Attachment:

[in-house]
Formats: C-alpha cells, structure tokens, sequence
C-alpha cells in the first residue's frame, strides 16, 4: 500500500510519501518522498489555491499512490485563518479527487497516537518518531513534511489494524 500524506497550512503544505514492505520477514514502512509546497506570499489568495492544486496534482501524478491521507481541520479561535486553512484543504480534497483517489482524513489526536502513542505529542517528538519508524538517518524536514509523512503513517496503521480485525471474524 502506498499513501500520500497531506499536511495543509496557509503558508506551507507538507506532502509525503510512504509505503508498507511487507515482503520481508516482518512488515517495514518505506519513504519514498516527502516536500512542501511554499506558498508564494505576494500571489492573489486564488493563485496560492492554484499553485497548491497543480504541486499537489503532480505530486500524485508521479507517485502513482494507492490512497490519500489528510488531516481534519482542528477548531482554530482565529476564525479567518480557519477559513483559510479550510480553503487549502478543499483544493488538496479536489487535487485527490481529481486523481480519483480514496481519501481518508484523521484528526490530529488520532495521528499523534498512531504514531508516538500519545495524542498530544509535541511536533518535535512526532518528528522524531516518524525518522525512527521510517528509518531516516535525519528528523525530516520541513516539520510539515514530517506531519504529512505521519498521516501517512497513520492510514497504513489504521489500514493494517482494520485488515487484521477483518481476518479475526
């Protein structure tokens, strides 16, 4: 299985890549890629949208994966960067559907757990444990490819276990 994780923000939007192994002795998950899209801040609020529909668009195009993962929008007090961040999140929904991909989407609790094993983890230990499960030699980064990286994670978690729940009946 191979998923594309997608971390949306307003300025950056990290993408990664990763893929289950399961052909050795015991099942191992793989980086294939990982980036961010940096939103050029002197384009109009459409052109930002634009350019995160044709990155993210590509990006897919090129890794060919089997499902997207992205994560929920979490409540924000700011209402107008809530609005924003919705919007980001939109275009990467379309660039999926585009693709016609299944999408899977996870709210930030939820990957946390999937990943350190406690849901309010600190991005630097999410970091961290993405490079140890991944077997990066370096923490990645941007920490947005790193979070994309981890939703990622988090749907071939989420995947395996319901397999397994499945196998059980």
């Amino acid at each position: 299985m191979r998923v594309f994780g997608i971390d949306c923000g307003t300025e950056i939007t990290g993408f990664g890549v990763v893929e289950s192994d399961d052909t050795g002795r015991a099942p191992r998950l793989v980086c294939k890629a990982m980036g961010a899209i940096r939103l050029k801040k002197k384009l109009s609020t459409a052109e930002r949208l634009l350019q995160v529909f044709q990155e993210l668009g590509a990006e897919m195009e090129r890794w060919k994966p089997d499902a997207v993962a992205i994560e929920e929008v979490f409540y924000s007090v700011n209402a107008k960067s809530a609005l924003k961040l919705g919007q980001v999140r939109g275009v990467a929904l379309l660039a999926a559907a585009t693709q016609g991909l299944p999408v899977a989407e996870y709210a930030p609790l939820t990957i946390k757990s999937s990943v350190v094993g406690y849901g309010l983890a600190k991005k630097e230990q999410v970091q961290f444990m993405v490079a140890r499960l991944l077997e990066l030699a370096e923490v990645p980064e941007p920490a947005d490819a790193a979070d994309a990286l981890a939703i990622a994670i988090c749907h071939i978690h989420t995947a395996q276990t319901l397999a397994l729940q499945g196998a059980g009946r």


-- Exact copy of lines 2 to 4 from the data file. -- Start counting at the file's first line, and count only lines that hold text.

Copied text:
Formats: C-alpha cells, structure tokens, sequence
C-alpha cells in the first residue's frame, strides 16, 4: 500500500510519501518522498489555491499512490485563518479527487497516537518518531513534511489494524 500524506497550512503544505514492505520477514514502512509546497506570499489568495492544486496534482501524478491521507481541520479561535486553512484543504480534497483517489482524513489526536502513542505529542517528538519508524538517518524536514509523512503513517496503521480485525471474524 502506498499513501500520500497531506499536511495543509496557509503558508506551507507538507506532502509525503510512504509505503508498507511487507515482503520481508516482518512488515517495514518505506519513504519514498516527502516536500512542501511554499506558498508564494505576494500571489492573489486564488493563485496560492492554484499553485497548491497543480504541486499537489503532480505530486500524485508521479507517485502513482494507492490512497490519500489528510488531516481534519482542528477548531482554530482565529476564525479567518480557519477559513483559510479550510480553503487549502478543499483544493488538496479536489487535487485527490481529481486523481480519483480514496481519501481518508484523521484528526490530529488520532495521528499523534498512531504514531508516538500519545495524542498530544509535541511536533518535535512526532518528528522524531516518524525518522525512527521510517528509518531516516535525519528528523525530516520541513516539520510539515514530517506531519504529512505521519498521516501517512497513520492510514497504513489504521489500514493494517482494520485488515487484521477483518481476518479475526
């Protein structure tokens, strides 16, 4: 299985890549890629949208994966960067559907757990444990490819276990 994780923000939007192994002795998950899209801040609020529909668009195009993962929008007090961040999140929904991909989407609790094993983890230990499960030699980064990286994670978690729940009946 191979998923594309997608971390949306307003300025950056990290993408990664990763893929289950399961052909050795015991099942191992793989980086294939990982980036961010940096939103050029002197384009109009459409052109930002634009350019995160044709990155993210590509990006897919090129890794060919089997499902997207992205994560929920979490409540924000700011209402107008809530609005924003919705919007980001939109275009990467379309660039999926585009693709016609299944999408899977996870709210930030939820990957946390999937990943350190406690849901309010600190991005630097999410970091961290993405490079140890991944077997990066370096923490990645941007920490947005790193979070994309981890939703990622988090749907071939989420995947395996319901397999397994499945196998059980």